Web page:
There’s a moment in the third act of Pacific Rim: Uprising (2018, dir. Stevens DeKnight), right in the middle of its thunderous final battle, where a character runs by a giant mecha statue right in the heart of a Tokyo. This moment single-handedly ruined the whole movie for me. Yes, I had already been engaged by its metal munching, monster-crunching battles. Yes, the cringe-inducing wooden dialogue had me imagining stuffing popcorn into my ears. But I was willing to wade through the highs and lows of the film up until that statue showed up on screen.
The statue was of a Gundam.
Back in high school, the Gundam animes became the first series I was able to finish. These shows were so influential, in fact, that they became the first series I collected on DVD. I bought the box sets of Mobile Suit Gundam Wing (1995) and the complete Mobile Fighter Gundam G series (1994), coughing up most of my hard-earned summer job cash in the process.Why the Gundam series stands out in my mind as one of the most riveting mecha anime ever created is simply because it was more than robots punching each other for twenty-four episodes. In fact, Gundam was the first anime I experienced that was deeply philosophical and rife with social commentary. The anime, in every way, reflects deeply on humanity’s need for conflict at the detriment of its own survival. Gundam is and always will be an anti-war anime which calls into question our need to hurt others.
Seeing that statue in that single shot of Pacific Rim: Uprising reminded me that even if this movie was highlighting a possible inspiration for the world and characters it is trying to portray, the film severely lacks anything and everything of nuance, philosophy, and subtly. Gundam mecha battled in cities just to reflect on the reckless expansion of the human technology. The jaegers in the Pacific Rim series enter wholescale battles in their cities as if they are characters in an arcade game hoping to rack up points for the amount of destruction they can cause. If Gundam was an Eastern anti-war meditation, then Pacific Rim is the heavy war drum glorifying wanton casualties.
There is another Eastern staple that Pacific Rim: Uprising feels its paying homage to while at the same time flying in the face of its actual motivations. Godzilla is a massively iconic movie monster. First appearing in the 1954 film Godzilla (translated from Goijira, dir. Ishiro Honda), movie audiences marveled at the scale and scope of Honda’s vision. There were already monster movies that featured the large-scale battles on small budget scripts, but Godzilla stood out. Single-handedly, it launched the entire genre into popular culture and sparked rabid fans around the world. In fact, the monsters in the Pacific Rim series share the same name as the kaiju genre they lovingly borrow from (“kaiju” itself meaning strange monster).
What most people don’t know (and a fact that I fear the writers of Pacific Rim are either oblivious to or choose to ignore) is that Godzilla is allusion to the hydrogen bomb dropped on Japan during WWII. Much of the original ‘54 film blames the horrors of nuclear fallout for the creation of the giant lizard, and namely America for doing so. All throughout the movie, Japan sits as a silent and powerless victim to the terrible nature of this all-powerful creation of science. No manner of weapon– machine guns, cannons, planes– is capable of protecting Japan from its fate. It is not until the end of the movie in which another ungodly creation of science, a weapon that manipulates oxygen, can hope to stop the mighty Godzilla (a possible inference of the arms race the world was set to have).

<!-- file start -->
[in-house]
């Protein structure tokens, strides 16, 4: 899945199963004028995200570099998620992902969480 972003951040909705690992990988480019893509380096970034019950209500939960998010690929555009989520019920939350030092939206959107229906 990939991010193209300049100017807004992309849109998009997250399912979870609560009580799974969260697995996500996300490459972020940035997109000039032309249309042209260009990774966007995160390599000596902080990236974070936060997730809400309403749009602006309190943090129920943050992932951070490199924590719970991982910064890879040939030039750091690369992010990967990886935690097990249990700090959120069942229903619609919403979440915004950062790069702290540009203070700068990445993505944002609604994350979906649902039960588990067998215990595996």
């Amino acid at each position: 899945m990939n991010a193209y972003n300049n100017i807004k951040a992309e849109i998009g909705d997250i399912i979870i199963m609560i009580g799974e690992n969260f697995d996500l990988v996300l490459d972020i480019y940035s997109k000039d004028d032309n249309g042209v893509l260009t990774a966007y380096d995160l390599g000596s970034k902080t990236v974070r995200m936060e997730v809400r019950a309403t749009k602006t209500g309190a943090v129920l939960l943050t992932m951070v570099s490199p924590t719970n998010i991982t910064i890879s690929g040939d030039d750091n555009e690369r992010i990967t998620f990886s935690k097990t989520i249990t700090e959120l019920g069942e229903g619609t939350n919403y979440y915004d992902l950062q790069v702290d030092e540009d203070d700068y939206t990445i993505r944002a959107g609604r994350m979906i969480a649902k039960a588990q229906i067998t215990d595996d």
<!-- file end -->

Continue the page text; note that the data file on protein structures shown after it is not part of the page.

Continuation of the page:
Aside from naming its monsters after the genre, Pacific Rim completely nixes these details. “Bigger, better, faster” is the name of the game. Humans pilot jaegers. Jaegers punch kaiju. Rinse and repeat. Plot points are connect-the-dot paths from one slobber knocker to the next. There is never a thought about science’s responsibility to keep us in check. There is never a question of where our military might crosses a line that is impossible to retreat from. Here, science serves as a drive-thru service for better weaponry and more collateral damage.
My issue isn’t with the movie. The first Pacific Rim was pretty damn enjoyable. The second, while having some flaws, is more fun than it should be once the pilots boot up their jaegers. My only concern is when films pick-and-choose what elements they are paying homage to, they completely negate the reasoning for such films to exist. Drawing inspiration from Eastern cinema is beautiful, and this exchange of themes and characters (I believe) can make the world more connected through the creation of one social language. What I think we should be extremely wary of is ignoring the complete story, the complete makeup of its details, when we throw the word “homage” around.
In short, Pacific Rim: Uprising is not Shakespeare, and it never intends to be. When you buy a ticket, your investing in witnessing missiles galore, monster blood, and mecha purposely dropping buildings on their enemies as a plot point. You get all of these without question. What I suggest for any future installments is to pick a side: you’re either fully acknowledging the work you’re lovingly inspired by or you’re a Michael Bay metallic orgasm of sound and slow motion. You can’t have both.
Alcy Leyva is a Bronx-born writer, teacher, and pizza enthusiast. He graduated from Hunter College with a B.A. in English (Creative Writing) and received an MFA in Fiction from The New School. Alcy enjoys writing personal essays, poetry, short fiction, book reviews, and film analysis, but is also content with practicing standing so still that he will someday slip through time and space. His first book “And Then There Were Crows” will be published July 3rd, 2018 by Black Spot Books. → Click here for more. ←